Throughout the month of August, the RDN monitoring team has detected a range of hateful narratives and discourse. During this month there has been a rise in hateful narratives and hate speech towards various ethnic groups including ethnic discrimination and sexism across all six Western Balkan states.

Ethnic discrimination in three Western Balkan states

The mayor of Banja Luka, Draško Stanivuković said at a gathering, that he believed “Montenegro as a nation to be made-up”. The political figure made such comments in the presence of various individuals including the civil activist Vladislav Dajković. Dajković was one of the founders of “Prava Crna Gora” (“True Montenegro”), a political party pushing for Serbian-Montenegrin unionism, an ideology which opposes the independence of Montenegro.

Stanivuković’s comments which deny Montenegro’s national identity and further heightens ethnic tensions within the country that is divided between two main ethnic groups – Montenegrins and Serbs. Such comments are extremely insulting to the population of Montenegro as they deny their own independence and existence as a nation, thereby, stripping them away of their identity. Furthermore, political leadersmake such comments , it further leads to ethnic discrimination and hostility between Serbs and Montenegrins.

This incident resulted in numerous public reactions as it was covered by the media including TV channels, online portals and caused discussions on various social media platforms.

The inforportal antimigrant.ba, a platform known for spreading hateful narratives and ethnic discrimination, recently published an article with the tittle ‘People, get up and do not allow the occupation of BiH’. The article was referring to asylum seekers who seeking safety in Bosnia and Herzegovina. The article commented on the need for other countries to take in asylum seekers rather than BiH itself telling the population to call on the EU and the world to ‘pay back for the damage and loss of residence caused to you by the migrants’. The article furthermore, spread hateful narratives and false allegations including allegations that children can no longer freely play on the streets, due to the presence of asylum seekers. More specifically, it mentioned that parents ‘have to go with them because they don’t know what kind of bully will jump out of the bush’ which may leave them ‘disabled for the rest of their life and maybe take their life’.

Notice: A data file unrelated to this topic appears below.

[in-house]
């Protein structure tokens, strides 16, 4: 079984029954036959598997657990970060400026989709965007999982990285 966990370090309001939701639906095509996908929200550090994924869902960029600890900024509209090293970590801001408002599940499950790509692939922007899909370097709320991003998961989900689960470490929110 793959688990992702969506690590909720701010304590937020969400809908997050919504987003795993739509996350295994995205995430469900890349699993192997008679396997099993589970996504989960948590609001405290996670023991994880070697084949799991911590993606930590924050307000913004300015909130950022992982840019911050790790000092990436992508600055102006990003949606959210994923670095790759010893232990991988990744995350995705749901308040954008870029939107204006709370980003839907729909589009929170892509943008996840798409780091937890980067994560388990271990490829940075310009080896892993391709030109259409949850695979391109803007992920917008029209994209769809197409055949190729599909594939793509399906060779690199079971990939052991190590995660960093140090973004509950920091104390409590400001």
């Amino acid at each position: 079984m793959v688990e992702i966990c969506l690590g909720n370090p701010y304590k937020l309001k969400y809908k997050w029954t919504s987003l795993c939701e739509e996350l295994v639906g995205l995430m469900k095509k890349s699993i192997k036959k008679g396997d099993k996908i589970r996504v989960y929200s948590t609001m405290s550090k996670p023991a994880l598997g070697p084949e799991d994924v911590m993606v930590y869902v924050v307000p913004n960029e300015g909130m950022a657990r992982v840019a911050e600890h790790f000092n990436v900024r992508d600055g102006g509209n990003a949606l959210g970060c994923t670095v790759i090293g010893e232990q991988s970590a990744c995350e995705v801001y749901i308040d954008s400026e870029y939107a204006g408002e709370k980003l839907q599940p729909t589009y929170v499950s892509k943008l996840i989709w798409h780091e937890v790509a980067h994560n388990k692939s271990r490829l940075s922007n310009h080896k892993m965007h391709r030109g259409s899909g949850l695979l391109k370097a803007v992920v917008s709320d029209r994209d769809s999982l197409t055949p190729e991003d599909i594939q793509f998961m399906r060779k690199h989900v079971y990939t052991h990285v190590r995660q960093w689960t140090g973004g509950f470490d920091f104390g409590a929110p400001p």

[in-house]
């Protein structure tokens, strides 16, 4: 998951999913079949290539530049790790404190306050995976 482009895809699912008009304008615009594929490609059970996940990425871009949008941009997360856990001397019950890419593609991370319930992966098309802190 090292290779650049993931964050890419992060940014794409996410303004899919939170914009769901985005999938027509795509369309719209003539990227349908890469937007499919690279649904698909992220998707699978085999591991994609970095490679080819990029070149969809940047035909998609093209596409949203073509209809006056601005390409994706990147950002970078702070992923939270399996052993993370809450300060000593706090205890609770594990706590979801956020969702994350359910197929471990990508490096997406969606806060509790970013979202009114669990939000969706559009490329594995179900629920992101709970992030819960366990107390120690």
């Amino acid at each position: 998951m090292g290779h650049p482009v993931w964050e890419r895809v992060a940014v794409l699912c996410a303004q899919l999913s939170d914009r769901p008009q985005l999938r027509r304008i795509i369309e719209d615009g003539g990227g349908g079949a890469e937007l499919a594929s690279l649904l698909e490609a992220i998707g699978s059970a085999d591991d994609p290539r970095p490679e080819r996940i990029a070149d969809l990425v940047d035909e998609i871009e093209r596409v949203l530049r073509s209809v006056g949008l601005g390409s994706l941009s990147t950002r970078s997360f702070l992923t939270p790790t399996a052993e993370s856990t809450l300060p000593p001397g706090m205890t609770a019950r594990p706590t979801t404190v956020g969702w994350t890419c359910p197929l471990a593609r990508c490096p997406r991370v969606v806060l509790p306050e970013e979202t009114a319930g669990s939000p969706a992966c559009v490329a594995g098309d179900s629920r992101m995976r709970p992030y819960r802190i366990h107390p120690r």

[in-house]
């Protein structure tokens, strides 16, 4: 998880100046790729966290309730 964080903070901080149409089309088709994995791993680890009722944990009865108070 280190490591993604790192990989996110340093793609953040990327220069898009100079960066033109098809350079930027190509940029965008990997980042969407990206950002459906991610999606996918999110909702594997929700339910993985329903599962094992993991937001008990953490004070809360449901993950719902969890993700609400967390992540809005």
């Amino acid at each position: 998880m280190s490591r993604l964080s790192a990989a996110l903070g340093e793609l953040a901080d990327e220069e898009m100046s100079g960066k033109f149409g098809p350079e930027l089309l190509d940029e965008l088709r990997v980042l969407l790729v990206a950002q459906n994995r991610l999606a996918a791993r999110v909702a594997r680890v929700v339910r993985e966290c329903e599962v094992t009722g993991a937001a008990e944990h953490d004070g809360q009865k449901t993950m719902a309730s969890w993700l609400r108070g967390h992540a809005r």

By making such serious allegations against individuals who have migrated to BiH, such narratives spread hatred towards migrants and promote further hatred and violence towards the migrant community. Such comments also create a further division between Bosnians and migrants and thereby, act as a boundary towards further integration.